Now, I have a question: do you remember grade 9? I would hope so since it’s only been three years. In fact, it was one of the most instrumental years of our lives; we entered high school. Back then, you may remember that Mr. Carder had an incredible beard, Mr. Chalmers was our esteemed principal, and we all still looked like kids with our objectively awful haircuts. What a time! For me, the most memorable moment of my first year at SCHS might have been my first speech in Mr. Mickelson's class. For those of you who don’t know, I stood up at the front of the class, recited two lines from my Disney character eulogy, and then completely blanked. I stood there swapping between frozen and rambling incoherence. It was bad enough that I just quit. Ended it right there and walked back to my desk. But while I was devastated, I wasn’t going to just take it. I redid my speech — with cue cards this time — and did well. It is this culture of responding to adversity that I believe defines SCHS.

The reward for pushing through Grade 9 PAT’s, was grade 10. We were more accustomed to the school, beginning to involve ourselves in new activities. Then came Covid-19. Truthfully, it is difficult to attest to the impacts of the pandemic and responses; it affected everyone in so many different ways. What I can say for certain is that we were pulled out of school, forcing us to sit in front of our tiny computer screens pretending we were not wearing pajamas under our hoodies. This social isolation was frustrating; distanced all of us from one another. But I don’t want to harp on these negatives for too long; you’ve heard it all before - ad nauseam. No, what I want you to do is contrast those days with the person you are today. Sure we might not all be radiant displays of confidence and zero insecurities, but each of you has flourished over these two years. I hear individuals dedicated to working out together at Anytime Fitness, 6:00 a.m., every morning. I walk down the halls and see art from talented students. I watch students thriving academically, and being admitted into renowned universities. Not to mention our rugby boys team won the zones championship, while our girl's soccer team placed second in our division! All these successes in the wake of Covid-19 are exceptional, and you are right to feel proud of that. We are now spending more time with each other too, embarking on new activities. We just had the inaugural dodgeball tournament, a highlight for many in our graduating class. The amount of effort from countless volunteers to ensure we have a memorable grad should also be acknowledged. You could even just look at students staying 15 minutes longer after school to engage with each other. We have undoubtedly come together as a graduating class, as a community.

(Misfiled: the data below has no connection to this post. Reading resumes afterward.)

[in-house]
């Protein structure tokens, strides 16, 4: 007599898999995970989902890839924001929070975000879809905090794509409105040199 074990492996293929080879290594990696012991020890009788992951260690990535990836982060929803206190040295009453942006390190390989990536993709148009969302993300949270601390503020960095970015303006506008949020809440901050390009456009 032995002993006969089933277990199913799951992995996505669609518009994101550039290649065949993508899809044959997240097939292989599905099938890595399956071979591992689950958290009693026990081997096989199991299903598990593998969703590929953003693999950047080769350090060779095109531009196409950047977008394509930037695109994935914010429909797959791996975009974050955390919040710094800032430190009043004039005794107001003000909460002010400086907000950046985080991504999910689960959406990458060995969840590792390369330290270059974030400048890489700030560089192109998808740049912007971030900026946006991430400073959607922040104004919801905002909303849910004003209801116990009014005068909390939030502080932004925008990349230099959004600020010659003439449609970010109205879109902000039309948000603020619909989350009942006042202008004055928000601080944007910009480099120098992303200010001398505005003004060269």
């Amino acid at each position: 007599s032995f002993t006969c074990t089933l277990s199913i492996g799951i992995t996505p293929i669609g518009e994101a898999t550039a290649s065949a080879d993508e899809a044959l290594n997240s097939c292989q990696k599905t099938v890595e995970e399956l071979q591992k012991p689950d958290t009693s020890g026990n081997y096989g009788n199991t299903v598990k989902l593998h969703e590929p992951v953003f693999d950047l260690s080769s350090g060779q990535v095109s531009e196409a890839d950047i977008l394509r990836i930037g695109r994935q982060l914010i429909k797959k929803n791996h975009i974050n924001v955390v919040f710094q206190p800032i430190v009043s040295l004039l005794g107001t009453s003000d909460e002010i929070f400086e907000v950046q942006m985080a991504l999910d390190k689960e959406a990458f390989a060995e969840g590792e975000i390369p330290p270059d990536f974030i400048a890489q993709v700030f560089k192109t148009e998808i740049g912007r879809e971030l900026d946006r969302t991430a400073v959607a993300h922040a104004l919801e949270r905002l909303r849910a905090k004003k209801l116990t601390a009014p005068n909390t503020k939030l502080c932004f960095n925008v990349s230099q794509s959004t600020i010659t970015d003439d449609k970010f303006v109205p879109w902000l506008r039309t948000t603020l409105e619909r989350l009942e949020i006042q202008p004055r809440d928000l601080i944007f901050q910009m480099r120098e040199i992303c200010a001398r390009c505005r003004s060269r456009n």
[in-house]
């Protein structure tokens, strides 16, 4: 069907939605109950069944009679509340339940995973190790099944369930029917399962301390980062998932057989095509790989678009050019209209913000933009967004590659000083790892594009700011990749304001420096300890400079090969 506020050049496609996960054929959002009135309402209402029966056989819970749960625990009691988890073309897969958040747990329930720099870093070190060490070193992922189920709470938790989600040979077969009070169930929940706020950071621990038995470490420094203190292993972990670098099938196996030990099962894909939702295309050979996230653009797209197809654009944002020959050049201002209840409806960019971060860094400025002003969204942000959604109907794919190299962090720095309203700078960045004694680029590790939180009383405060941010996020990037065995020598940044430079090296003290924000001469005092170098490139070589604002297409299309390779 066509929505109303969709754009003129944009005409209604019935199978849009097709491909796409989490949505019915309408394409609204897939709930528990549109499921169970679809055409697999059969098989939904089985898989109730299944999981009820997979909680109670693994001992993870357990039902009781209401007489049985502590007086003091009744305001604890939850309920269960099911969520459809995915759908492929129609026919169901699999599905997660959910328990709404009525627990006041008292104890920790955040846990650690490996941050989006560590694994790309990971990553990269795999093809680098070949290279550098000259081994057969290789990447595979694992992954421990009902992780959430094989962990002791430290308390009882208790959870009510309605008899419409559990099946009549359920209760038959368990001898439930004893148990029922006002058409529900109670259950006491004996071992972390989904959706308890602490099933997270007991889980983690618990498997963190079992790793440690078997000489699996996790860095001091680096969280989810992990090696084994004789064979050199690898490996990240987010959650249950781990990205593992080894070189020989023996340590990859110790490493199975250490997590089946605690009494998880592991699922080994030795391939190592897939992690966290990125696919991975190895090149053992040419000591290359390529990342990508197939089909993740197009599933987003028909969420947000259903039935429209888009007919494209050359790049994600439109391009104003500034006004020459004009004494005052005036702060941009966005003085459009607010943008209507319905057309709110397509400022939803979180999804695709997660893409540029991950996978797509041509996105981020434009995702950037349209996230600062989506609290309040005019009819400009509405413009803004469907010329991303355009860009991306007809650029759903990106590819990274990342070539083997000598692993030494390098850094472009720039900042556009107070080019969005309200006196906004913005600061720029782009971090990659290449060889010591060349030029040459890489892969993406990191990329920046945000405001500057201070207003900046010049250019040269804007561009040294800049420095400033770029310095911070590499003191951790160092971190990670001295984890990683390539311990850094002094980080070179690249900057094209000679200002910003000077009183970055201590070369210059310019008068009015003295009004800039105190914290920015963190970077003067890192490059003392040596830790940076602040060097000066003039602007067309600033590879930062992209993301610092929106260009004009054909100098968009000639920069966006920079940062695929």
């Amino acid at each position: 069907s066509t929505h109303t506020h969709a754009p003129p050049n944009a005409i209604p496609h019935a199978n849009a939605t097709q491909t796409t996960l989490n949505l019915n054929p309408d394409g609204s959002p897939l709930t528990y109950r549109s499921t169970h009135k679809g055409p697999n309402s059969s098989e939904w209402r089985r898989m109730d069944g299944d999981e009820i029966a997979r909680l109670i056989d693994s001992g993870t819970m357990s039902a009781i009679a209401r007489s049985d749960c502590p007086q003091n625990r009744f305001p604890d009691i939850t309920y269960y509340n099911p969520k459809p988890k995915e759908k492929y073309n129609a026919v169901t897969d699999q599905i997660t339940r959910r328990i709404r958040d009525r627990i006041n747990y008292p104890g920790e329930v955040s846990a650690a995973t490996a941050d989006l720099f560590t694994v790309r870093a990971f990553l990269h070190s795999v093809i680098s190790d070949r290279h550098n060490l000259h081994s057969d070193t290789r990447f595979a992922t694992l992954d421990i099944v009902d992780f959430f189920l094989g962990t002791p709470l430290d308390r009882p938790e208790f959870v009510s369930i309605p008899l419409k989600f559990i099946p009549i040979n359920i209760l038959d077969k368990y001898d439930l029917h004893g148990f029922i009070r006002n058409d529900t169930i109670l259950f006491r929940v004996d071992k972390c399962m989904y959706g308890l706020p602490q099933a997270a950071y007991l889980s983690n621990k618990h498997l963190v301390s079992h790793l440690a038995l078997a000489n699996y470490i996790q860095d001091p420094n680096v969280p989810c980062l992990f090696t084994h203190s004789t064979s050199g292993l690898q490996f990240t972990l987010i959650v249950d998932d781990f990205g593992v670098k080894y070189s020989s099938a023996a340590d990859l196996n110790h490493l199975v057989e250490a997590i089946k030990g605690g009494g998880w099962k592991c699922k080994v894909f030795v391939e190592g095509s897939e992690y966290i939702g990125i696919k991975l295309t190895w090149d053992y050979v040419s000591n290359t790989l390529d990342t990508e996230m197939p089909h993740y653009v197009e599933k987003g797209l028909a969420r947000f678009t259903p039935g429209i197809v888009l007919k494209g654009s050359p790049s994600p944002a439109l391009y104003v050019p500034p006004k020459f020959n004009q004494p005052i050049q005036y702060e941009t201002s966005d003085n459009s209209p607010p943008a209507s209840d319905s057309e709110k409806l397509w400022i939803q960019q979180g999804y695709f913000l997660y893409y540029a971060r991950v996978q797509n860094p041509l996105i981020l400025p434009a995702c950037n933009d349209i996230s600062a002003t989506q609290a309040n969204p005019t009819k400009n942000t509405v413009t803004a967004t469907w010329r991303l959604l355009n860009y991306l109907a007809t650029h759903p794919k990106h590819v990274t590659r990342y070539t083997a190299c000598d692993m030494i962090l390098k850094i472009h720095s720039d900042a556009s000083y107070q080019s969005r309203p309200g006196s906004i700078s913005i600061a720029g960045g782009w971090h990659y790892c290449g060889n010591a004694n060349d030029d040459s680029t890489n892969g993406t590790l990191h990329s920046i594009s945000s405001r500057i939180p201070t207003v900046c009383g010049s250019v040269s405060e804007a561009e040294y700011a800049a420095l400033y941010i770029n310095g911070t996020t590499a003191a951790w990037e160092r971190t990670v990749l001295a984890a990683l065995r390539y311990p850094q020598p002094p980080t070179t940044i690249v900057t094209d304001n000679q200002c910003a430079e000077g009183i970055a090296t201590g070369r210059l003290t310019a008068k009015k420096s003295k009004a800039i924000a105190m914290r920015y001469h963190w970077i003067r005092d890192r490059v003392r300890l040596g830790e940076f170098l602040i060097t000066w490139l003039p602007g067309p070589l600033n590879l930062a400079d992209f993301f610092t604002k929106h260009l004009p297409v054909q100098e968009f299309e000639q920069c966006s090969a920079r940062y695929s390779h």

So what should we make of all this? Firstly, I look around today and cannot help but feel triumphant; we have persevered through so much and now stand together, equally successful. But, more importantly, we should hold on to our core values when looking to the future. The world is changing rapidly. It's impossible to know the challenges we will face. But that doesn’t have to be intimidating. We have already proven to be resilient; embrace that. We aren’t guaranteed an influential, successful life, but we are over-achievers who can sure as hell strive for it. And, as much as we’ve grown up in a tight community, the future is international. Technology has remarkably globalized our world, allowing cultures and ideas to congregate in a global nexus. As the first generation to grow up immersed in this revolution, we have a platform to create change unlike any other. So, armed with our high school diploma, I encourage you to take on the world, one trigonometric function, Shakespearian essay, and position paper at a time.